Tangkals

Tangkal means cage in the Cebuano dialect.

That’s what these fishpens are:

Tangkal "Puerto Princesa Harbor" Palawan

A tangkal in Puerto Princesa Harbor, as seen from the air.

Tangkal Double-Island Isugod Quezon Palawan

A tangkal near Double-Island, Barangay Isugod, Municipality of Quezon, Province of Palawan.

Tangkal Palawan

Another Tangkal near Double Island. The buoys mark seaweed nurseries.

Tangkals house three or four fishermen.

They spend the evening on a perch like this:

Tangkal Perch

Closeup of the fishermen's perch in a tangkal

When I visited Double-Island last March, I went out of my way to see how they harvested their fish.

Rod, the caretaker at Double-Island, and I woke up at 4 a.m. to join them. We tied our small banca to the bamboo scaffolding and tiptoed our way to the perch above.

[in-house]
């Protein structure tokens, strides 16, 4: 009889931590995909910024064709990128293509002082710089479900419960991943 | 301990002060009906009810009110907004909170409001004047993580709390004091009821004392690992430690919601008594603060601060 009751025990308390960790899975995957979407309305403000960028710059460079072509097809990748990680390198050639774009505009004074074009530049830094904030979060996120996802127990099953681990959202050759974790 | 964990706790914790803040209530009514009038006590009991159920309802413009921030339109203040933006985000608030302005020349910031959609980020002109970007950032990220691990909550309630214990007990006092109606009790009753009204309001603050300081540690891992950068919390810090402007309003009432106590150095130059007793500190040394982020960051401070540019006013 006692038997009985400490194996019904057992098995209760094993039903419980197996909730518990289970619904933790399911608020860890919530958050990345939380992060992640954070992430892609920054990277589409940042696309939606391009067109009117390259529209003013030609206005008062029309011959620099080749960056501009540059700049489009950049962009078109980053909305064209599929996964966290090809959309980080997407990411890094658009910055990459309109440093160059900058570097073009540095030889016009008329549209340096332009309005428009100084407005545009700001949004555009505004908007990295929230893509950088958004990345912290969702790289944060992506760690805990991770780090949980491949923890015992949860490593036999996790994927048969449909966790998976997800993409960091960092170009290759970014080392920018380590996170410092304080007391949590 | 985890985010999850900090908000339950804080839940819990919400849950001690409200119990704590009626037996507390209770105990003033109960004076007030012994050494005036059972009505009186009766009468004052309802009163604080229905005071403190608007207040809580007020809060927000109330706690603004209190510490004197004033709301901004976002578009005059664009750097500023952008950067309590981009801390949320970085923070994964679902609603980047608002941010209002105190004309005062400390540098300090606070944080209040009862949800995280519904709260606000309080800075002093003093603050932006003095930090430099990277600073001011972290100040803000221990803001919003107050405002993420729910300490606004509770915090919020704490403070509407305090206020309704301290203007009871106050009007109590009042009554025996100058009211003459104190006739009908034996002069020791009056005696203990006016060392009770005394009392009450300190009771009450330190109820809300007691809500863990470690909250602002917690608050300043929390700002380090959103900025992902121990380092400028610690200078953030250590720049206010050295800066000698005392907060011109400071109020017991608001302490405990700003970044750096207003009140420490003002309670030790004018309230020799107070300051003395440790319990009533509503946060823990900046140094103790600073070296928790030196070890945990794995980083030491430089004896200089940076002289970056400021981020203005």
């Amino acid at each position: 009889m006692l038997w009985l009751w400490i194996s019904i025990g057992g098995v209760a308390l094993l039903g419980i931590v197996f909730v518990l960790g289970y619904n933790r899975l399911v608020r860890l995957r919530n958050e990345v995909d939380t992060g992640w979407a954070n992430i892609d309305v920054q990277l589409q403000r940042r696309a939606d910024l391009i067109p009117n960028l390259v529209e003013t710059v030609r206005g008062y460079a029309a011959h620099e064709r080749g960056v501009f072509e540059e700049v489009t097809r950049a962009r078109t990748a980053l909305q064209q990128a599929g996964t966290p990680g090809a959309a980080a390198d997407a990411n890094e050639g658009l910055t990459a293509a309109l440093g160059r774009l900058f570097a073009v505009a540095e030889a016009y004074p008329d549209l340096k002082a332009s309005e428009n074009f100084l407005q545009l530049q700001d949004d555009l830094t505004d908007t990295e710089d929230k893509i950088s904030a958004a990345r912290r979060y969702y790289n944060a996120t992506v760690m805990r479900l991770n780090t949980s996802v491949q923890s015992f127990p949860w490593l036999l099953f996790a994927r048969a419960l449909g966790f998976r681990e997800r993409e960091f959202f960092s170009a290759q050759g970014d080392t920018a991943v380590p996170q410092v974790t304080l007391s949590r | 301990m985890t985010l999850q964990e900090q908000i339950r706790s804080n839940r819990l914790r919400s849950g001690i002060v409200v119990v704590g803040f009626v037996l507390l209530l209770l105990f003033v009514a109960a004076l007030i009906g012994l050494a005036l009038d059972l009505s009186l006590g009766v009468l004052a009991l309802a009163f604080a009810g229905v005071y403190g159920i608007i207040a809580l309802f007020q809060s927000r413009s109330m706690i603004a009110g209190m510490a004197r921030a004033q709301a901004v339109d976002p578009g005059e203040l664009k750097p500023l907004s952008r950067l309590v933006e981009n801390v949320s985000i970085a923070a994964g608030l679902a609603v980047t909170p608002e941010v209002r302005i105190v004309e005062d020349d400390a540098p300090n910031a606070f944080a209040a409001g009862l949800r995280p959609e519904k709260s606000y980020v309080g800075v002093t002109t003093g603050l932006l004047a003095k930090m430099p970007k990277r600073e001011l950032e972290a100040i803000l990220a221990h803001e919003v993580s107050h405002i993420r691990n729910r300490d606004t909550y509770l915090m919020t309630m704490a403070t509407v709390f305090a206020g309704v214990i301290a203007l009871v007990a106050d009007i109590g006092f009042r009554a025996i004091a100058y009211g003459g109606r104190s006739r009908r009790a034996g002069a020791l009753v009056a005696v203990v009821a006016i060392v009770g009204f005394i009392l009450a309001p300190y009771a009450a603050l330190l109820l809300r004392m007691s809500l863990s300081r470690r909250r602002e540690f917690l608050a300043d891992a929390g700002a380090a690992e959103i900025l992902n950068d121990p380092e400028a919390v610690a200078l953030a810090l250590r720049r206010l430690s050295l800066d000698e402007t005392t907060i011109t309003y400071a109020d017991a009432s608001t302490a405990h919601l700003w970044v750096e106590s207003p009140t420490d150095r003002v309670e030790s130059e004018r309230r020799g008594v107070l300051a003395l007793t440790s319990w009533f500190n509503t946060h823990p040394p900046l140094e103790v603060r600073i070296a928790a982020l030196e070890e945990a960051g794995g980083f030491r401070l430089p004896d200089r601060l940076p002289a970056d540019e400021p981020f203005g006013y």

There were four fishermen and each one of them took a corner. Each one turned a make-shift winch (made also of bamboo) and after many minutes of turning, the net rose. Inside were hundreds of tiny silver fish. Less than 10 years ago, they used to haul thousands, not hundreds, of fish, Rod told me.

Tangkal Leader

The leader of the three fishermen hoists the net.

Tangkal Fishermen

The three fishermen cooperate in lifting the net.

Tangkal Fishermen

It took 40 minutes to hoist the net.

I tried but could not take a photo of their catch. It was simply too dark and the flash was too glaring. Besides, earlier, I had nearly fallen into the water!

Fish Tangkal Net

Our share of the catch. It weighed less than five kilos.

At around 6 a.m., other fishermen started walking back to shore. This group worked another Tangkal.

Fishermen Net Tangkal

Three fishermen carrying their Tangkal catch to shore.

They didn’t catch much either–less than 15 kilos.

Tangkal Catch Net

This was the catch of these three fishermen.

Fish Basket Net Tangkal

That doesn't look like 15 kilos, don't you think?

There were about 10 Tangkals that night around Double-Island. About 10 years ago, Rod said, as many as 50 Tangkals crowded the same area. That’s a bad sign. The sea’s running out.

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